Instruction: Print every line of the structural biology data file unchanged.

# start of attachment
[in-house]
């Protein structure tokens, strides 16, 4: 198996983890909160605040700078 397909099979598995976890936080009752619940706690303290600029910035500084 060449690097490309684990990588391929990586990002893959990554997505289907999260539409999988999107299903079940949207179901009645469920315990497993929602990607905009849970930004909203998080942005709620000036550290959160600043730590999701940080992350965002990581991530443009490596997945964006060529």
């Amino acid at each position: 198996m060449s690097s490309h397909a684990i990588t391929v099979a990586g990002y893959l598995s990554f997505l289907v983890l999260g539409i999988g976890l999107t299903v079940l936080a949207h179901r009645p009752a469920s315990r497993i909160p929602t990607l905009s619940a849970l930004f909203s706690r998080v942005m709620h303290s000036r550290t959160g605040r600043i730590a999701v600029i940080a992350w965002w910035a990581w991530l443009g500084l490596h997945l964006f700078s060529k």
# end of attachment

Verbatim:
[in-house]
């Protein structure tokens, strides 16, 4: 198996983890909160605040700078 397909099979598995976890936080009752619940706690303290600029910035500084 060449690097490309684990990588391929990586990002893959990554997505289907999260539409999988999107299903079940949207179901009645469920315990497993929602990607905009849970930004909203998080942005709620000036550290959160600043730590999701940080992350965002990581991530443009490596997945964006060529």
């Amino acid at each position: 198996m060449s690097s490309h397909a684990i990588t391929v099979a990586g990002y893959l598995s990554f997505l289907v983890l999260g539409i999988g976890l999107t299903v079940l936080a949207h179901r009645p009752a469920s315990r497993i909160p929602t990607l905009s619940a849970l930004f909203s706690r998080v942005m709620h303290s000036r550290t959160g605040r600043i730590a999701v600029i940080a992350w965002w910035a990581w991530l443009g500084l490596h997945l964006f700078s060529k």